Last year, when the School of Religion classes were still being held in the Church, the kids would see me putting on and taking off my vestments before and after Mass. I was told that one of them went home and told his mom that I have a whole closet full of fancy capes and things, which is exactly right, they are basically just fancy robes and capes and things, but they’re also more than that. The word vestments simply means clothes. Chasuble is an ancient word for a coat, cincture is an old Latin word for belt, and cope comes from the same Latin word as cape, because that’s what it is. So, why don’t we just wear normal clothes for Mass? That’s what most protestant ministers do, but Catholic and Orthodox clergy, who can trace their origins back to the apostles themselves, wear fancy vestments for Mass and for the sacraments.
We wear vestments because it’s not about the priest, it’s about the sacrament. The vestments cover the priests own clothes from his collar all the way down to his ankles, and bishops even wear hats for Mass, to cover even more of themselves. The priest, in the Mass, is acting in persona Christi, in the person of Christ. He acts in the name of Christ and not in his own name and with Christ’s authority, not his own authority.
Wearing special clothing for religious rites goes all the way back to the Old Testament to the high priest Aaron. God gave the design for those vestments to Moses and they showed that Aaron stood before God on behalf of the people. Catholic vestments have meaning as well. The amice goes around the neck to cover the collar of the shirt, and it symbolizes the “helmet of salvation” (Eph 6:17). The white robe, traditionally made of linen (but not necessarily now), is the bottom layer of vestments and goes down to the ankle; it represents purity and reminds the priest or deacon of their baptism. The alb is secured by a rope called a cincture which represents continence and chastity.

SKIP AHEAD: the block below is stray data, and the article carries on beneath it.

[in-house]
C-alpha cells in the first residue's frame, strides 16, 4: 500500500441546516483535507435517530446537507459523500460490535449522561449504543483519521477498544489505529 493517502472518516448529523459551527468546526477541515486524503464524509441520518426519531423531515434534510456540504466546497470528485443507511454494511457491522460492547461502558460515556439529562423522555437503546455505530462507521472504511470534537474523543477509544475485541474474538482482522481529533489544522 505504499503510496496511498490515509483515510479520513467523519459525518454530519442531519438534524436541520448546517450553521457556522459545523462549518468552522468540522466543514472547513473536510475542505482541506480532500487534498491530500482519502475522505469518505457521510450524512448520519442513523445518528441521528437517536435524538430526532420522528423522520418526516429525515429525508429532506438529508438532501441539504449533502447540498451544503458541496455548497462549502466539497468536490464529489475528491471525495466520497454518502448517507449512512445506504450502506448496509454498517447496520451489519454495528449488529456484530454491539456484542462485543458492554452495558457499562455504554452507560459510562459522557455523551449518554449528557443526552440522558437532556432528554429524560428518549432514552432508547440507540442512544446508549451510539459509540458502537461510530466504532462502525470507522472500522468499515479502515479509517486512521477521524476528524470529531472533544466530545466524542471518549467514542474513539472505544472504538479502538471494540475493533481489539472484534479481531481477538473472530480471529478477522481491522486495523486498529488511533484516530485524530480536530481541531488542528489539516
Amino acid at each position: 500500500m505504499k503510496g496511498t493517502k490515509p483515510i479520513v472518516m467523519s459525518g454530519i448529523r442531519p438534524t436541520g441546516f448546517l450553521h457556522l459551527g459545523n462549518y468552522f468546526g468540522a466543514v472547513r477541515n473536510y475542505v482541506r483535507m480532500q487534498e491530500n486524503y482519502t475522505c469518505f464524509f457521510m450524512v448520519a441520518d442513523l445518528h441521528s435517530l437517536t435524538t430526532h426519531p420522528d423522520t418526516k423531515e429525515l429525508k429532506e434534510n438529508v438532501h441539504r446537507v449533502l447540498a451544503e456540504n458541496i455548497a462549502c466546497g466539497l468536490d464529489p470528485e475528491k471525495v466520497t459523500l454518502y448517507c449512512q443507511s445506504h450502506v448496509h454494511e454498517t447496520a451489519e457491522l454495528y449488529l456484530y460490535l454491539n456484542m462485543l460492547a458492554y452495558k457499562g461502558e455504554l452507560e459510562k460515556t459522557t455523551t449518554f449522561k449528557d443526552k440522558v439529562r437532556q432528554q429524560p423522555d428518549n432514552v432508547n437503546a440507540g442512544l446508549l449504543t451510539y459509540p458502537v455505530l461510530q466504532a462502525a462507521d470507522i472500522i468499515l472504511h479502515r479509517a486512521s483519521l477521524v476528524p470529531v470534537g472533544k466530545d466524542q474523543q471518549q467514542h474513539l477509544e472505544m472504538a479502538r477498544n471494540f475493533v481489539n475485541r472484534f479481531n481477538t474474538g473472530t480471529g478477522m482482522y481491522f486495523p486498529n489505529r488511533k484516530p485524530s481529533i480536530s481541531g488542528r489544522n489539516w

Over the alb is worn the stole, in the color of the day or season, which represents the authority of the priest or deacon before God. The priests stole is worn hanging straight down, like the Jewish’s priests prayer shawl, and the deacon’s stole is worn across the chest, like the cord that held a Roman legionnaire’s sword. The prayer which is prayed while donning the stole reminds the clergyman of their need for God’s mercy. Over everything else, a deacon wears a dalmatic and a priest wears a chasuble in the color of the day or season. The deacon’s dalmatic represents asking the Lord to cover him in salvation, joy, and justice. The priest’s chasuble represents asking the Lord to cover him in charity or love. Nothing is allowed to be worn over the chasuble, as charity and love should go over everything else.
As we don our vestments and pray the appropriate vesting prayers, we also spiritually prepare ourselves to offer the sacrifice of the Mass, so the vestments, in addition to showing that the Mass is not about ourselves and symbolizing the role of the priest and deacon, also remind us that we are doing the most important thing that we will ever do, uniting ourselves to the Cross and Resurrection of Jesus Christ through the Most Holy Eucharist.
Fr. Bryan became pastor of Our Lady of Lourdes on July 3, 2017. Read his bio here.